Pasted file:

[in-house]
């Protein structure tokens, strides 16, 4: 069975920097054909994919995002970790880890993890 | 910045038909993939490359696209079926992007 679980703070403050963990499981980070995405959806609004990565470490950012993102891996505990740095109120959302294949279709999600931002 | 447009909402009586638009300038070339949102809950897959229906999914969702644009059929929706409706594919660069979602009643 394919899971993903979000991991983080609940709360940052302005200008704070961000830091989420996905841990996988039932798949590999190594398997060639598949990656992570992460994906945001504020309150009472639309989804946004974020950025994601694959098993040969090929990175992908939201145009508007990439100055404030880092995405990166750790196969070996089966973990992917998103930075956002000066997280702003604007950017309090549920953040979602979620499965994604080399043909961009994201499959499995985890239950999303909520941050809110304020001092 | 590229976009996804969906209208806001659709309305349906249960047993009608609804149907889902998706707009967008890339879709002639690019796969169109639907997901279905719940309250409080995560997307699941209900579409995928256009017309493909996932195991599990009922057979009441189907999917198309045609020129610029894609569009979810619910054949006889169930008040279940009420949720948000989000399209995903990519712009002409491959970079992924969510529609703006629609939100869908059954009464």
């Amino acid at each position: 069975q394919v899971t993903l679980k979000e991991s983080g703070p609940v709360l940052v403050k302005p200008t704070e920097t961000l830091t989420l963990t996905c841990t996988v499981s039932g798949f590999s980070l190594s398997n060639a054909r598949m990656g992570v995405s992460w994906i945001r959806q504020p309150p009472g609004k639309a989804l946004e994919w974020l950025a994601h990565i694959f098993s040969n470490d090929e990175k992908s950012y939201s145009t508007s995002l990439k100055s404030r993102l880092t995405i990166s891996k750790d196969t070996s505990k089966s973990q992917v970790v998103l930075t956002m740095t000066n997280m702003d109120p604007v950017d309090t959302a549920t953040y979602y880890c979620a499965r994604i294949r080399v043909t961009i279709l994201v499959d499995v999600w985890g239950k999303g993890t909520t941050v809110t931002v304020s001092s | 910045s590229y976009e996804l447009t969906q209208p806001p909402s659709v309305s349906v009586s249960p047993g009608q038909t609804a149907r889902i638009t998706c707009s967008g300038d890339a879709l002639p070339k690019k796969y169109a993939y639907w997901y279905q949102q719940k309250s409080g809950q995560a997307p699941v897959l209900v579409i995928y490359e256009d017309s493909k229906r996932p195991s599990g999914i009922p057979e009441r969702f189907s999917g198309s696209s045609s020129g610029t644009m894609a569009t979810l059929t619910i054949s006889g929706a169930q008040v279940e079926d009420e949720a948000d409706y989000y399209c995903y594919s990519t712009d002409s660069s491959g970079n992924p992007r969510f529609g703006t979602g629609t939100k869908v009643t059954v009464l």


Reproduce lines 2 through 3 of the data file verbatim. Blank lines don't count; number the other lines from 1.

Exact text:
């Protein structure tokens, strides 16, 4: 069975920097054909994919995002970790880890993890 | 910045038909993939490359696209079926992007 679980703070403050963990499981980070995405959806609004990565470490950012993102891996505990740095109120959302294949279709999600931002 | 447009909402009586638009300038070339949102809950897959229906999914969702644009059929929706409706594919660069979602009643 394919899971993903979000991991983080609940709360940052302005200008704070961000830091989420996905841990996988039932798949590999190594398997060639598949990656992570992460994906945001504020309150009472639309989804946004974020950025994601694959098993040969090929990175992908939201145009508007990439100055404030880092995405990166750790196969070996089966973990992917998103930075956002000066997280702003604007950017309090549920953040979602979620499965994604080399043909961009994201499959499995985890239950999303909520941050809110304020001092 | 590229976009996804969906209208806001659709309305349906249960047993009608609804149907889902998706707009967008890339879709002639690019796969169109639907997901279905719940309250409080995560997307699941209900579409995928256009017309493909996932195991599990009922057979009441189907999917198309045609020129610029894609569009979810619910054949006889169930008040279940009420949720948000989000399209995903990519712009002409491959970079992924969510529609703006629609939100869908059954009464």
């Amino acid at each position: 069975q394919v899971t993903l679980k979000e991991s983080g703070p609940v709360l940052v403050k302005p200008t704070e920097t961000l830091t989420l963990t996905c841990t996988v499981s039932g798949f590999s980070l190594s398997n060639a054909r598949m990656g992570v995405s992460w994906i945001r959806q504020p309150p009472g609004k639309a989804l946004e994919w974020l950025a994601h990565i694959f098993s040969n470490d090929e990175k992908s950012y939201s145009t508007s995002l990439k100055s404030r993102l880092t995405i990166s891996k750790d196969t070996s505990k089966s973990q992917v970790v998103l930075t956002m740095t000066n997280m702003d109120p604007v950017d309090t959302a549920t953040y979602y880890c979620a499965r994604i294949r080399v043909t961009i279709l994201v499959d499995v999600w985890g239950k999303g993890t909520t941050v809110t931002v304020s001092s | 910045s590229y976009e996804l447009t969906q209208p806001p909402s659709v309305s349906v009586s249960p047993g009608q038909t609804a149907r889902i638009t998706c707009s967008g300038d890339a879709l002639p070339k690019k796969y169109a993939y639907w997901y279905q949102q719940k309250s409080g809950q995560a997307p699941v897959l209900v579409i995928y490359e256009d017309s493909k229906r996932p195991s599990g999914i009922p057979e009441r969702f189907s999917g198309s696209s045609s020129g610029t644009m894609a569009t979810l059929t619910i054949s006889g929706a169930q008040v279940e079926d009420e949720a948000d409706y989000y399209c995903y594919s990519t712009d002409s660069s491959g970079n992924p992007r969510f529609g703006t979602g629609t939100k869908v009643t059954v009464l």